Big Problems for New Business (Part 1)

October 17, 2011

Cases, Customers

Delivering Bad News

This weekend I had to give a great friend some really bad news.  And it was tough to send that email.  Took me weeks to do it and hours to shape it – to make sure I wasn’t too harsh, too negative, dumping too much rain on the parade.  But he asked for my opinion, and I had to tell the truth – he had a terrible business plan.

To set the stage, my friend, “Bob”, has been working on this business for 2 years.  He was recruited by the inventor to help bring this new product to market.  He has an equity stake in the new company – sweat for stock.  And, he will be laid off by the end of the year.  Really.

Their LLC has ordered the first 25,000 units and they are one month away from launch- Nov 2011.  He even pulled the soft-launch to Facebook friends this week.

I just got all the documents at the end of September to review and comment.  It was a tough few weeks.

Across the full business plan, there were a myriad of issues, but I want to focus on some of the basics, first.  Since they don’t have these right, all the other stuff won’t matter.  And the basics discussed here are material to you if you have an operating business and are looking for, simply, more customers and more money coming from your business strategy.

To be fair, these guys are first time entrepreneurs and, more importantly, first time ‘product’ guys.  There might be a few readers that have tripped up on the same parts of a business strategy that Bob and his team did.  There are great lessons here.

I have broken this case summary into pieces for you, because each piece is a great lesson.  There is a take-way from every small chip in the strategy.

Who’s the Customer?

So, this was the shocker that let me know right away that I was not going to have a good summary for Bob.

As I dug in, as you might guess, I went for the market and customer descriptions within their plan.  In a similar situation, having never seen the product before and not knowing much about the industry, you might do the same before trying to assess the product.  So here is what I found.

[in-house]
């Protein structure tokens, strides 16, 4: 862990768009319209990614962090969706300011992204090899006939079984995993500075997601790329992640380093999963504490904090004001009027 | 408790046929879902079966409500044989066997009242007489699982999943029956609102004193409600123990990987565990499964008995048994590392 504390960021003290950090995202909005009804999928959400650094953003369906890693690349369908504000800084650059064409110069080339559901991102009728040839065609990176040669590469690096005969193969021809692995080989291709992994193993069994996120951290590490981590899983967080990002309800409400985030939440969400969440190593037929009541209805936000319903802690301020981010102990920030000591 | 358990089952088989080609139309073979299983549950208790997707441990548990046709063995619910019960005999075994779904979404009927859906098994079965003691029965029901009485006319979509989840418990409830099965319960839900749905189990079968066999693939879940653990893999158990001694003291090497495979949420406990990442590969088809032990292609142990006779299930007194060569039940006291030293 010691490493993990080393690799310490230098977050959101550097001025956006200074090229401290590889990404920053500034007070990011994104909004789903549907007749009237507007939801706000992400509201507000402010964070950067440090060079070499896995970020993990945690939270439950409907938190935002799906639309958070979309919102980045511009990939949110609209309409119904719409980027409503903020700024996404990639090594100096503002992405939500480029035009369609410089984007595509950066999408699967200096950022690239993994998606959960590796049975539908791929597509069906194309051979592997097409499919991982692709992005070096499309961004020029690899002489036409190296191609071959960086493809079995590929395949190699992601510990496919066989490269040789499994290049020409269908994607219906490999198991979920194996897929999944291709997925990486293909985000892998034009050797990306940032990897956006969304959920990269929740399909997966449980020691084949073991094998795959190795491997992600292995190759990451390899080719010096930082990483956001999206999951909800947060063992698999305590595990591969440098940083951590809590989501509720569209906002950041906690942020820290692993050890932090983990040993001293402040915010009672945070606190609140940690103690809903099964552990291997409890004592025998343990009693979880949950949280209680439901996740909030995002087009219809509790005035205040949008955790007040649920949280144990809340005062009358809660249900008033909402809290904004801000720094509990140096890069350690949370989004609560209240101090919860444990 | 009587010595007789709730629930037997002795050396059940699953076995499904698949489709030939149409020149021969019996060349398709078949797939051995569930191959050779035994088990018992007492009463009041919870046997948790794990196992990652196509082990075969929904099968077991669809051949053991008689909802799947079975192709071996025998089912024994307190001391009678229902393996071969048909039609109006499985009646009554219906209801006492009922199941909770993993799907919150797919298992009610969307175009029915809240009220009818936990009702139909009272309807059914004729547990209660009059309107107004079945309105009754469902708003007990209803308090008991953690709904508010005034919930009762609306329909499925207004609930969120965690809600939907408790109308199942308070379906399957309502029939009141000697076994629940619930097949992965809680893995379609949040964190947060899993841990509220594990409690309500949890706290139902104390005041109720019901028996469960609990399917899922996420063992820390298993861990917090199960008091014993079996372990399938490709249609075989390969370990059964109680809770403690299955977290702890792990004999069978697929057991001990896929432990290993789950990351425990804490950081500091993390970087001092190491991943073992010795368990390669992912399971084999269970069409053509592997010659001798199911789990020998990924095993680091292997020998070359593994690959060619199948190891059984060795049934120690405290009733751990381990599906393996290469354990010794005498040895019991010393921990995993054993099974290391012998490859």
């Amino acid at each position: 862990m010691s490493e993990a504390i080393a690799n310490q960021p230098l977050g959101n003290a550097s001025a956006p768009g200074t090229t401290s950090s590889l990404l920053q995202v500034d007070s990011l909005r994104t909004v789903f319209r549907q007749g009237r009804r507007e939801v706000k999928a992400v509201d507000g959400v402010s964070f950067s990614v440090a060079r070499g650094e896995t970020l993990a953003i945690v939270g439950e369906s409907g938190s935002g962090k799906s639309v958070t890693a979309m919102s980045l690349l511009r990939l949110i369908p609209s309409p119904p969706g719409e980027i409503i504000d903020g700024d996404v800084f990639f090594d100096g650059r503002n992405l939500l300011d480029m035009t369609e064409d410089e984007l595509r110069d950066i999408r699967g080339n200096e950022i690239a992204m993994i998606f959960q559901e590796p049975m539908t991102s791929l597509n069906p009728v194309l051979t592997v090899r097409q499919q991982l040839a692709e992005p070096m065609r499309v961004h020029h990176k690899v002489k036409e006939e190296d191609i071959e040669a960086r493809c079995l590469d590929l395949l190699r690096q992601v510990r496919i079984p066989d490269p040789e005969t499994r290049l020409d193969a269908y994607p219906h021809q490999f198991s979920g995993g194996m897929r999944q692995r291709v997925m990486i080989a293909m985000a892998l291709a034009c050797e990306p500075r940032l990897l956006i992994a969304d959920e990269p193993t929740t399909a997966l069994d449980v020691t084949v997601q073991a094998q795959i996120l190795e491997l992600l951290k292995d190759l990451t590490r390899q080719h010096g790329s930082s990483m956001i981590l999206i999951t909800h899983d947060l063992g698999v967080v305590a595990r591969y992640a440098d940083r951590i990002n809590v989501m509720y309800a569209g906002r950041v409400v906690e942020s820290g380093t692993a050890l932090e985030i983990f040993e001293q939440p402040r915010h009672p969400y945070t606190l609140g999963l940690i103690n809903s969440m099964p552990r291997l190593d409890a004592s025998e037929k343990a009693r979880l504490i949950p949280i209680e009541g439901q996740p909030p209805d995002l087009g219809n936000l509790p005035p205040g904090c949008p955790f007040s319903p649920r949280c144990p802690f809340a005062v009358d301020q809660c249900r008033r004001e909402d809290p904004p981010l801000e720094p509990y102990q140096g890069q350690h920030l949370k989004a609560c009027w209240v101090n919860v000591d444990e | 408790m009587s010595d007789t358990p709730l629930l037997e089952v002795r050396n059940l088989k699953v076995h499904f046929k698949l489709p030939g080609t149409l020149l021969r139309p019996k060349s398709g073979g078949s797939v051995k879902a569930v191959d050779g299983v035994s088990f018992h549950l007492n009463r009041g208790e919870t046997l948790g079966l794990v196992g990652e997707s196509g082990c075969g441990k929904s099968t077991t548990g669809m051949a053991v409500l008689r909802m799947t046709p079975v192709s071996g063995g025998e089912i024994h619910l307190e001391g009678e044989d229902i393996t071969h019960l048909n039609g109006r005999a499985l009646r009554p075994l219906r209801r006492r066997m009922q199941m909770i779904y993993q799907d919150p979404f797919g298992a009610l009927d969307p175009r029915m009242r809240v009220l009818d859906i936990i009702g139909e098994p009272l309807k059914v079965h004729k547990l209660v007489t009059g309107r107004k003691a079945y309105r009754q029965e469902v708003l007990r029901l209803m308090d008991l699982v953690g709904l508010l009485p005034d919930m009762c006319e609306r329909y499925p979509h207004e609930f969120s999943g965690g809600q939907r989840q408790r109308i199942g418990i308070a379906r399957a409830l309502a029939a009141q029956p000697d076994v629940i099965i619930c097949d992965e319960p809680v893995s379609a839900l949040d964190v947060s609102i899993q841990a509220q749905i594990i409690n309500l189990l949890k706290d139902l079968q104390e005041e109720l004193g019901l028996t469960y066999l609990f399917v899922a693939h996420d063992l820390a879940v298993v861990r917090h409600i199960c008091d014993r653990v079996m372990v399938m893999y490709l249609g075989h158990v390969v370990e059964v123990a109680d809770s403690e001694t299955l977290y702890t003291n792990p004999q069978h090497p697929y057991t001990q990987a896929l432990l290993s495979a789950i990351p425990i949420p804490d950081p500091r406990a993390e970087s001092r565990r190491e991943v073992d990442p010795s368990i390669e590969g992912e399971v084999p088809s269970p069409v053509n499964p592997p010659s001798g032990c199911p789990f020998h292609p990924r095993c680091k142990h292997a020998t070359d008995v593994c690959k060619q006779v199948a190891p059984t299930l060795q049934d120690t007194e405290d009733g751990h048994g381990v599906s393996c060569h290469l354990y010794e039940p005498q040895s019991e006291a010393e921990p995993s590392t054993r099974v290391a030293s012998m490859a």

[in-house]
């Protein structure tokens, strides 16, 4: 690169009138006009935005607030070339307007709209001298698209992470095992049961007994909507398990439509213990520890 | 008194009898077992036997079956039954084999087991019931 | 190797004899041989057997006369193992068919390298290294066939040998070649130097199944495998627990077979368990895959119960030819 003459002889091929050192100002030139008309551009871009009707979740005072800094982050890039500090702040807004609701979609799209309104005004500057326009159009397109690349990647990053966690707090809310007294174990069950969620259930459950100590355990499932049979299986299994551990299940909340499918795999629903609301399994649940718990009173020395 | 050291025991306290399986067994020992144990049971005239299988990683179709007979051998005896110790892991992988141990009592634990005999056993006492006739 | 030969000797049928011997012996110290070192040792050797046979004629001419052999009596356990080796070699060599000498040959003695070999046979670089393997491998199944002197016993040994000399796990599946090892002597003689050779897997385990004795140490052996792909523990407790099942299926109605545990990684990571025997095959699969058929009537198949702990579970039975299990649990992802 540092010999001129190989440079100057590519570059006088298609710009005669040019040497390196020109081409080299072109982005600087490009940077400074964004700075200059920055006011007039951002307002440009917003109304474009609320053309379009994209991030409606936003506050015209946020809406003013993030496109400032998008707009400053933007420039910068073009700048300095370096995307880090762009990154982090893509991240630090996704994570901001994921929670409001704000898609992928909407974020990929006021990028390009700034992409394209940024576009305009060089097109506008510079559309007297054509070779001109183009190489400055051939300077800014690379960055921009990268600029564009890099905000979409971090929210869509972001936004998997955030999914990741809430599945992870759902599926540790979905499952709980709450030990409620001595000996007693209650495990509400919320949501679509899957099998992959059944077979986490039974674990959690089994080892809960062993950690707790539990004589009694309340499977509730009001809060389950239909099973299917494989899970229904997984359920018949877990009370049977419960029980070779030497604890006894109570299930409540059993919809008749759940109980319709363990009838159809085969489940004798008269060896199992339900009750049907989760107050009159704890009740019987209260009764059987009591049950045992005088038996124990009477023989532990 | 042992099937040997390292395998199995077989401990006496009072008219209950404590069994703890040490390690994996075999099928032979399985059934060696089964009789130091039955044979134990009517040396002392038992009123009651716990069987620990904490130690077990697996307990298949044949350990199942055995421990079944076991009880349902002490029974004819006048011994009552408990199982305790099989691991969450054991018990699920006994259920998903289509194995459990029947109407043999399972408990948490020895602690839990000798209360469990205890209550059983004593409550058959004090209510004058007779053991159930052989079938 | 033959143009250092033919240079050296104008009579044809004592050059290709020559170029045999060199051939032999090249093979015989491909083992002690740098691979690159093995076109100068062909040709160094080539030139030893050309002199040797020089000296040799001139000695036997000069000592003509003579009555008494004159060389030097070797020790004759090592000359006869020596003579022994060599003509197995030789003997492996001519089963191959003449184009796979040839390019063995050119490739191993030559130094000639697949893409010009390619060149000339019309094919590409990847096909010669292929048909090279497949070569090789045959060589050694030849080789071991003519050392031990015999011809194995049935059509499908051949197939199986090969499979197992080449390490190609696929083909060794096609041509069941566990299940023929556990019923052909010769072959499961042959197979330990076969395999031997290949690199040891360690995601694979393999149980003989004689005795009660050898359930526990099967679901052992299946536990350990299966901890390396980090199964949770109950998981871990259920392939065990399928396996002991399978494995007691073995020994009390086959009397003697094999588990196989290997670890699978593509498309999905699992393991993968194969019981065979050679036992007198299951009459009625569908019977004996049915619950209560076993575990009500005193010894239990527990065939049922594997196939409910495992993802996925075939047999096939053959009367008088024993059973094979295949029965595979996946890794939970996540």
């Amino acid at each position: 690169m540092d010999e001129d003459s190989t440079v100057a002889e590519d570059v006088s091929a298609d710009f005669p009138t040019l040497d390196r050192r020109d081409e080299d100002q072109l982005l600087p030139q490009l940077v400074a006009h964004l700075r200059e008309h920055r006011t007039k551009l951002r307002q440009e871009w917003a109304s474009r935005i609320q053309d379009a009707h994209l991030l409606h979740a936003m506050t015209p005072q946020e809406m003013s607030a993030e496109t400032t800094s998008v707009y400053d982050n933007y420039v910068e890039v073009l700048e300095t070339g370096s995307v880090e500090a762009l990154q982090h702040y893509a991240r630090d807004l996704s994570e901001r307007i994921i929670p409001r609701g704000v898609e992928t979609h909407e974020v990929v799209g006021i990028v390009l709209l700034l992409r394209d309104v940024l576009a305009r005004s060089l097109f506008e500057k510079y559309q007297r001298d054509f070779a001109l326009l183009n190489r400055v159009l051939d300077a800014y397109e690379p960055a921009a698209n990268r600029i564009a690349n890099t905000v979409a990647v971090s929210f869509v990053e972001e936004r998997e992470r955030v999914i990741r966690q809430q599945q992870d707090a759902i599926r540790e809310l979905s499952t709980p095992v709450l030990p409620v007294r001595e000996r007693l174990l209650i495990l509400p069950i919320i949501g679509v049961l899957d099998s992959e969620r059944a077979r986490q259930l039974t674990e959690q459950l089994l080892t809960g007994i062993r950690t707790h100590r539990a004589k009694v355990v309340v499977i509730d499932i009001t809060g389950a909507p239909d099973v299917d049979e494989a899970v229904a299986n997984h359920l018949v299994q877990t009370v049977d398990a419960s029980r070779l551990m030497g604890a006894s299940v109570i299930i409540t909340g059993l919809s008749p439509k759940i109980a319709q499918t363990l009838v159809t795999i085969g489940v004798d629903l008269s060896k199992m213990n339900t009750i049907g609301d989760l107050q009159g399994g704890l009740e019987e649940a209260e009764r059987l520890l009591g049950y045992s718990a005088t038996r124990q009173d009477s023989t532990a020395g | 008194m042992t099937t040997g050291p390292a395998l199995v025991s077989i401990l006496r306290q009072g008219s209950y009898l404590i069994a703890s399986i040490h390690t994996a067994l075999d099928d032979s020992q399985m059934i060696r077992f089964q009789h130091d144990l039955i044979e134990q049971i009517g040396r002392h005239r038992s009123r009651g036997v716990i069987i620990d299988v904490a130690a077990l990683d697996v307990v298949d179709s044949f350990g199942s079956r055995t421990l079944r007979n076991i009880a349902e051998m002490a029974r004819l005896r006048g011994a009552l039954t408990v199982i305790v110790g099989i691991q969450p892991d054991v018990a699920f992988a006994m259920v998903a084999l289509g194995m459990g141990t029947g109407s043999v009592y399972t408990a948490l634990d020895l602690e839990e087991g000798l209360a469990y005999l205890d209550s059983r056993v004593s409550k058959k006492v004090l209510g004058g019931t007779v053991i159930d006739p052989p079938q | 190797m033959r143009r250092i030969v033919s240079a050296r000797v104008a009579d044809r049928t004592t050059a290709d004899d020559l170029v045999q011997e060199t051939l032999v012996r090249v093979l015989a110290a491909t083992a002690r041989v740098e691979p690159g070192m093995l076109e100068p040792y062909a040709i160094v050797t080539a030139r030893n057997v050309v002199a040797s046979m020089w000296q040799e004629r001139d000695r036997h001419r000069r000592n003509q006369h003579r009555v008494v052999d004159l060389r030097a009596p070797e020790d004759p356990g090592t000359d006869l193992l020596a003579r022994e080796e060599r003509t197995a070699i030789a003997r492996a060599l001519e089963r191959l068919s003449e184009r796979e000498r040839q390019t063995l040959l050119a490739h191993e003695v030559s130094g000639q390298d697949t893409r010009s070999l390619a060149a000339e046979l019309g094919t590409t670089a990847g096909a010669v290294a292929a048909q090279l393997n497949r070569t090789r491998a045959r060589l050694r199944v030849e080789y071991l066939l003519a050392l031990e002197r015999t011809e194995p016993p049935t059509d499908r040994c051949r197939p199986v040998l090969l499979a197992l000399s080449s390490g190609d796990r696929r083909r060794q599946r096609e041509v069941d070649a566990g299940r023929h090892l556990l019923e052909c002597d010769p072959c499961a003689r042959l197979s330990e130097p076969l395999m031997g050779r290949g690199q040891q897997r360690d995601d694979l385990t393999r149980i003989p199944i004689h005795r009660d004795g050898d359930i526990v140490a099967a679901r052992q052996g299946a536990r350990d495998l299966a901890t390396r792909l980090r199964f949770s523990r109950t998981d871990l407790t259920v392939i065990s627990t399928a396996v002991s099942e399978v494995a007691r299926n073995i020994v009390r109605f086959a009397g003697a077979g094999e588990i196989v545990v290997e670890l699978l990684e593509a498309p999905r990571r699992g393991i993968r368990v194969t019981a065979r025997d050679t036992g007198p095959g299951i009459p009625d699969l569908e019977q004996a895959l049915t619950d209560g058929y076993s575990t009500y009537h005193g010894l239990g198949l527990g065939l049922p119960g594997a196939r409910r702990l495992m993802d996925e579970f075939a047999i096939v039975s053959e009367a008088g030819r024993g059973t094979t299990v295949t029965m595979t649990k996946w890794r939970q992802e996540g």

• The market is “fitness”.
    • The customers include: weight lifters, military staff, marathoners, sprinters, yoga students, physical therapy instructors, coaches . . . This is all listed on the home page.
    • The product has “so many uses”.

Do you feel it too?  Do you see it?  The target customer is much too broad.  There are many many sub-segments in this market.  A favorite quote I have used in this type of situation is: “Something for everyone is nothing for anyone”.  Trying to serve all segments will not deliver a valuable, tangible, desirable, emotional result for anyone.

I even went a level further in my notes, asking not just “which segment is the most attractive?” but added “who’s the actual purchaser?”  I couldn’t figure out who was going to buy this.  Would it be an individual athlete, self-training?  Or is this for coaches to use or give to their top athletes?

You might know exactly how this happened.  It’s the excitement of the product.  The internal discussions that tell you “Everyone can benefit from this!”  It’s the family circle saying “That is just great!  You guys will sell a ton!”  It’s the picture of the financially independent future just over the horizon.

But, without a clear customer, no value can be delivered, no money made, no independence.

This is a super tough starting point.

So What Can You Take Away?

Make sure your base is sound.  Take a few minutes to really analyze and describe (write this down) your customer – focus on excruciating detail.  Note things like age, actual annual income, family situation, business type (if B2B), gender. . . continue to hone in on the very specific person or business that you believe is your target customer.  When you can actually picture and describe a real person or a specific business?  That is a good sign.

<——- Over Here! Don’t forget to “Tweet”, “Share” or “Digg” this post. [hr]
, , , , , ,

No comments yet.

Leave a Reply